Monday 1 January 2007

What to do?

What to do when you've discovered how the mind works? For so long many have argued about its nature and processes, and what it all means.
Let's be clear on this. I am not talking about the brain, that physical mush consisting of billions of highly interconnected cells. The mind is the system that sits above the bio-mass and comes into being once those cells act according to their dynamics. The result too has its dynamics; they can be observed, defined, analysed.
What happens in detail is explained on the Otoom website. Here's a very general description. Think of the entire system as a dynamic entity consisting of smaller units, they in turn made up of smaller units again... and all of them capable of receiving signals, responding to them, and sending out more to each other and beyond. The whole scenario resembles a vibrant, flexible feedback loop which continues for as long as we are alive.
Is there any rule set that governs the system? Yes - it relates to the playing out of affinity relationships in terms of attractor-type behaviour in the context of chaos. Hence the Otoom emblem is the fractal to the right.
As far as human behaviour is concerned, from an individual's thought structures to group behaviour to society and culture at large, what has been described above holds at any scale - but in the realm of chaos one would expect that. In fact, this would be the major proof the Otoom model is valid.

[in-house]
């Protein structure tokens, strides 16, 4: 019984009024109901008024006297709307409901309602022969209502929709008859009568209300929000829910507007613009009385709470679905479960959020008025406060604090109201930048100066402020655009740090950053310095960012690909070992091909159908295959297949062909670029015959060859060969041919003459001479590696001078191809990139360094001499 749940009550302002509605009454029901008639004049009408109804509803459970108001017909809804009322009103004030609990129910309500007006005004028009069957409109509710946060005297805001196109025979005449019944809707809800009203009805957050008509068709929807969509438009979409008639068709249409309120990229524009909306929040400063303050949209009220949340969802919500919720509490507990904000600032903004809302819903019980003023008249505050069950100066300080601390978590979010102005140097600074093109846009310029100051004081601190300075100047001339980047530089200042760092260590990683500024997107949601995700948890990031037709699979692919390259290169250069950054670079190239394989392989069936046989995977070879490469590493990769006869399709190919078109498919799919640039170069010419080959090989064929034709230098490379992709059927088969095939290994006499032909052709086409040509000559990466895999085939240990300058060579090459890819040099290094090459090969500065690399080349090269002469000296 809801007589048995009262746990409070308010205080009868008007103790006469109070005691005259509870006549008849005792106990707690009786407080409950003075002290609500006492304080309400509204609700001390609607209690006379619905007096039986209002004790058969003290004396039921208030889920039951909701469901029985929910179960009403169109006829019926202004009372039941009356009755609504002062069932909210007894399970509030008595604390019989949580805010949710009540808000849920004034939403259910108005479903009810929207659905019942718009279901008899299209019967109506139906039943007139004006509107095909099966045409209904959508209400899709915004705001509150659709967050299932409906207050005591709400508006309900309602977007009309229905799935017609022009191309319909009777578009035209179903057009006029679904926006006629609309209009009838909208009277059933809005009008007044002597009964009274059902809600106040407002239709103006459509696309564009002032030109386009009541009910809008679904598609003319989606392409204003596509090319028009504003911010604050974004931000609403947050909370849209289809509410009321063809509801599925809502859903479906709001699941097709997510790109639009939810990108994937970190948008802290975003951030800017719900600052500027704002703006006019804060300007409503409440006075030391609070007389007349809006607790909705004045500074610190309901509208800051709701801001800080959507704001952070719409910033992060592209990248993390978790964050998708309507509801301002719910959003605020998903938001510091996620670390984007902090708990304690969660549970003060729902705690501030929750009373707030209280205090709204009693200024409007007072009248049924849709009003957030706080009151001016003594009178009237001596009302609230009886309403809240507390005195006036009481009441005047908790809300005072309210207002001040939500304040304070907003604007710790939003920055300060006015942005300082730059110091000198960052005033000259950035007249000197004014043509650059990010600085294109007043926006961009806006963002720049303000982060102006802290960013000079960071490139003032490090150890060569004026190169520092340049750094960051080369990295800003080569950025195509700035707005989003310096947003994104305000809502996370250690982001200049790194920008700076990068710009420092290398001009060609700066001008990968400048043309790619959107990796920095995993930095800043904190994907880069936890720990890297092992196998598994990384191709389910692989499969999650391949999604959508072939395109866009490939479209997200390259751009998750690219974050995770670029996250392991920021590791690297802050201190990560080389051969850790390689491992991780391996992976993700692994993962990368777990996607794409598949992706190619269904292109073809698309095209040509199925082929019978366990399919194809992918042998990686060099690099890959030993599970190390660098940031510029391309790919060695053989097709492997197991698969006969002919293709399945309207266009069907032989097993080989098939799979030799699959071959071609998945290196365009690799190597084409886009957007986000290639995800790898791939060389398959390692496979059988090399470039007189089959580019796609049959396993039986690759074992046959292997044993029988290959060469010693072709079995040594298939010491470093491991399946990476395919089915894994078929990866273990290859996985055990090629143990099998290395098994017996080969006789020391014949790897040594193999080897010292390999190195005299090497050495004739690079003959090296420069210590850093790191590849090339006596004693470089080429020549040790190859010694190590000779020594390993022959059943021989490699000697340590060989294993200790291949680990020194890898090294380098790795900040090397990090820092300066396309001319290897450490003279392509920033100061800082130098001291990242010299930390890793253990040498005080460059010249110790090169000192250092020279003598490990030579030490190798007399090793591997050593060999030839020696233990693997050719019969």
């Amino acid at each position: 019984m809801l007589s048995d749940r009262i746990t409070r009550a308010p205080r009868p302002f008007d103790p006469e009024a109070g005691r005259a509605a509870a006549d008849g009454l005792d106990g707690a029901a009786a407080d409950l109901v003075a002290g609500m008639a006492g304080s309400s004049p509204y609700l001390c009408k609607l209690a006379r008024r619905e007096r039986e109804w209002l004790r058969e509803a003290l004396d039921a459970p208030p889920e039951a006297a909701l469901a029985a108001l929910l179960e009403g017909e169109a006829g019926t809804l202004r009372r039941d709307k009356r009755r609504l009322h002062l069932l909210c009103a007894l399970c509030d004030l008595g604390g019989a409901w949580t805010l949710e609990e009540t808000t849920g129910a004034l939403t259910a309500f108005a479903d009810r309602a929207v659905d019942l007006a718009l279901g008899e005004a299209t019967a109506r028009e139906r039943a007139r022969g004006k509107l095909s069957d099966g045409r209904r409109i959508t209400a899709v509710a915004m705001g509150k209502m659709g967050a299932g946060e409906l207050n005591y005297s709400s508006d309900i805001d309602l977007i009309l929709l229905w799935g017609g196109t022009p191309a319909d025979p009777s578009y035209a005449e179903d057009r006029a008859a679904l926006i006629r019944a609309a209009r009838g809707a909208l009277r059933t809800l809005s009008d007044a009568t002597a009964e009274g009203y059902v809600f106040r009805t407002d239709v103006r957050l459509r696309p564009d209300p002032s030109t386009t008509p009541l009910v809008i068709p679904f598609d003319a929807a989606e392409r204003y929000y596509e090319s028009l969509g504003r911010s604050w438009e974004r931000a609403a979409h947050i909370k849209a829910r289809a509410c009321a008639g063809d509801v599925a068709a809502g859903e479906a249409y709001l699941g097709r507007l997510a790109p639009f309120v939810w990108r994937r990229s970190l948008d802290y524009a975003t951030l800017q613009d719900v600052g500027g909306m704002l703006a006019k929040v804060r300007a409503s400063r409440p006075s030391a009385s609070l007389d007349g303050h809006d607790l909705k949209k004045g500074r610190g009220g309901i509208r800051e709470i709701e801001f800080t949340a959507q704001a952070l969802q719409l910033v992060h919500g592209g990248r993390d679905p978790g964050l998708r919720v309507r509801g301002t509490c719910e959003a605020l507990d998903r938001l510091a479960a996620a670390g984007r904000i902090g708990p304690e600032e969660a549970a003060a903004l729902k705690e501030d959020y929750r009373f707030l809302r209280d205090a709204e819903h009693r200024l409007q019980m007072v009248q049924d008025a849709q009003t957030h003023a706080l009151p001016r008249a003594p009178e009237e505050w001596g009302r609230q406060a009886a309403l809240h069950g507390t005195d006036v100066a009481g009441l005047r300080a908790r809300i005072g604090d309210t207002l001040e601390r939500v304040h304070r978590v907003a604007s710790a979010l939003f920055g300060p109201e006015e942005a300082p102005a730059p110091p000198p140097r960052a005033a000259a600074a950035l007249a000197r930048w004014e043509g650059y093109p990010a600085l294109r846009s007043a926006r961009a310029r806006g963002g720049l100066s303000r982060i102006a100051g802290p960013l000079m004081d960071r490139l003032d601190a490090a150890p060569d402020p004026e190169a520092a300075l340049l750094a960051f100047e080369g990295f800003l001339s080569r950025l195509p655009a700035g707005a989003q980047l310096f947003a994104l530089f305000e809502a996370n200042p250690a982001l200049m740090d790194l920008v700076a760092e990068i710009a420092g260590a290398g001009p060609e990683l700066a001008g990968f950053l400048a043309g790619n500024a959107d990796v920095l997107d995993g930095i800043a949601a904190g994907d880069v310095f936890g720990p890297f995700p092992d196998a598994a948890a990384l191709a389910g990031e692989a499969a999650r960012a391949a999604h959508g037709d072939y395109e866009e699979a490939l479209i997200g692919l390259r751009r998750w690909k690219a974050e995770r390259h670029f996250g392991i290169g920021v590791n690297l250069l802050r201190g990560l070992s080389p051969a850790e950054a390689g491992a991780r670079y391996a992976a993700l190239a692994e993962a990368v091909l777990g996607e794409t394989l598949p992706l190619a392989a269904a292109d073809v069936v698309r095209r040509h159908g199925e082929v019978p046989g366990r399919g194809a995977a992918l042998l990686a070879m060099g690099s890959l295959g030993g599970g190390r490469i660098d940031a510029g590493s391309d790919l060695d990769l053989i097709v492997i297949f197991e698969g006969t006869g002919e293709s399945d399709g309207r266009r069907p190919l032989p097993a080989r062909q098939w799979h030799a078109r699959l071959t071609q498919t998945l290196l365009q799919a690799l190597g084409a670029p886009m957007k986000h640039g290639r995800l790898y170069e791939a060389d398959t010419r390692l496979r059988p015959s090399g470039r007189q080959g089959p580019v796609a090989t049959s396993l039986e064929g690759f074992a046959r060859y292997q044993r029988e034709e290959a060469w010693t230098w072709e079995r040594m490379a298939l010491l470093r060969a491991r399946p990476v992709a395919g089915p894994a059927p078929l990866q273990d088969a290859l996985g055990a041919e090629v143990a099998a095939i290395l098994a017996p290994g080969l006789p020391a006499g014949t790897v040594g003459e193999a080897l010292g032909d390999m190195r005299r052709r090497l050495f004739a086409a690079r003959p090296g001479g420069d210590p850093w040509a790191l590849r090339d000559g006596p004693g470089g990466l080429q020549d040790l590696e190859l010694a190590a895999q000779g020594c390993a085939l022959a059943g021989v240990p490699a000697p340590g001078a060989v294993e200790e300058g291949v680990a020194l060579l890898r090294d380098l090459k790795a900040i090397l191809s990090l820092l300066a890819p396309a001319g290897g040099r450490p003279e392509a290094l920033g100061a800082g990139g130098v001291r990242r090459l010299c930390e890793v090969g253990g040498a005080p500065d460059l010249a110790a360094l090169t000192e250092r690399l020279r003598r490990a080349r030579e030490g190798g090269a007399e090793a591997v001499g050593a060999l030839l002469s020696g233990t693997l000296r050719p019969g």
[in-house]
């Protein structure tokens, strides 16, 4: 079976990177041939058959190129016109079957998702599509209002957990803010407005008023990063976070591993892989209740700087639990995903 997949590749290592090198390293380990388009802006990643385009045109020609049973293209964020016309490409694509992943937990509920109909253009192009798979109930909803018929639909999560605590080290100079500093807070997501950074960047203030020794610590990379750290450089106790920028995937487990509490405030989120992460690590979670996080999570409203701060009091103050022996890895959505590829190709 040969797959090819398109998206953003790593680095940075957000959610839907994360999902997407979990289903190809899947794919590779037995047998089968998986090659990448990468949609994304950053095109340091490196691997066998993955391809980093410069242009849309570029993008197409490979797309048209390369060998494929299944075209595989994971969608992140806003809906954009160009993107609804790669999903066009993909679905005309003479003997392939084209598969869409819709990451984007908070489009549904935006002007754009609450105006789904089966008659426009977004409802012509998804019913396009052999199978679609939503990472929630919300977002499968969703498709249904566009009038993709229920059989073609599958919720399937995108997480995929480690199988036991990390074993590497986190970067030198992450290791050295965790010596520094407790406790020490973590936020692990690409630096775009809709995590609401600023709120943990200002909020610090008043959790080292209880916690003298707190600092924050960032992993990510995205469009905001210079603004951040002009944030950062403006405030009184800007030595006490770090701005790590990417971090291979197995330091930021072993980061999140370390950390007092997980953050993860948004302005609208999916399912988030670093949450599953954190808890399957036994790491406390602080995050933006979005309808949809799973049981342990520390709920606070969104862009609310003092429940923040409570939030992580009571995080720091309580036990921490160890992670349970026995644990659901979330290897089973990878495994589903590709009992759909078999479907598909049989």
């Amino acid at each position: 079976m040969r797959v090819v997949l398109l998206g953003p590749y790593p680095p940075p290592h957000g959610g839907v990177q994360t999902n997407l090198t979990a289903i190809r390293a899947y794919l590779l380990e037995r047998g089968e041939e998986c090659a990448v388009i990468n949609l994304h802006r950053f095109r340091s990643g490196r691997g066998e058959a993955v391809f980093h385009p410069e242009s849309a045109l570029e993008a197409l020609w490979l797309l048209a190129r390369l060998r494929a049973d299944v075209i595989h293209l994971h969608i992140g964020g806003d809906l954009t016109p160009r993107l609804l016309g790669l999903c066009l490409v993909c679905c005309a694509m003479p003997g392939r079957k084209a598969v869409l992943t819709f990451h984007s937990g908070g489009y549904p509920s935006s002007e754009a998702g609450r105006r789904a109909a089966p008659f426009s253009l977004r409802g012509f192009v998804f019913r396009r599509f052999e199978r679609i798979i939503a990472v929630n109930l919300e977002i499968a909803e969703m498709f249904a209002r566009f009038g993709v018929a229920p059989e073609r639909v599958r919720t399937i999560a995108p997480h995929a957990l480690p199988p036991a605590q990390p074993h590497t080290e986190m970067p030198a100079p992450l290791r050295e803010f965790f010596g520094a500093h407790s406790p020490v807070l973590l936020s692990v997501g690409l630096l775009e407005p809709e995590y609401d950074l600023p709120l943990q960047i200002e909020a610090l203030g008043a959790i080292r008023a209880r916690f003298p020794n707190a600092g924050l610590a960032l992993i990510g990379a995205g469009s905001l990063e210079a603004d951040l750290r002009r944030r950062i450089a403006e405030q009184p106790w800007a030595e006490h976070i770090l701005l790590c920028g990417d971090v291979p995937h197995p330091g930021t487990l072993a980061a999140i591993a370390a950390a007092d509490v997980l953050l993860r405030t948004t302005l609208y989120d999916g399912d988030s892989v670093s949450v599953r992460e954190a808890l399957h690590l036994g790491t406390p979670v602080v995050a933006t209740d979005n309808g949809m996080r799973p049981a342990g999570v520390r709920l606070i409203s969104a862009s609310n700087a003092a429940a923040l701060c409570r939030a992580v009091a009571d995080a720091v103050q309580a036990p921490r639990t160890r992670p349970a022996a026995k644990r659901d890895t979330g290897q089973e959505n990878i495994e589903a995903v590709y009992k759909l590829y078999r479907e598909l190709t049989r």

Obviously such knowledge has ramifications. It becomes possible to examine our behaviour at varying scales and test it for its ultimate usefulness. But what is 'useful'?
The only definition that makes sense in the long run is this: a culture works if it has managed to settle into a harmonious state within itself.
Just as a bicycle can afford to be slightly wobbly but a high-performance car can definitely not, so can smaller groups afford to be idiosyncratic but larger ones must be more rational. The adherence to ideology is a major obstacle to growth and cohesion.
Since it's all scalable, any system can be considered as part of a still larger one, and so the same considerations apply. Domains co-exist harmoniously or they grate against each other to the point where one may get destroyed. Under Parallels over 140 examples from around the world are listed that show how this works.
The more time goes by the more apparent it becomes how important this kind of information actually is. Therefore the question: what to do with it?

No comments: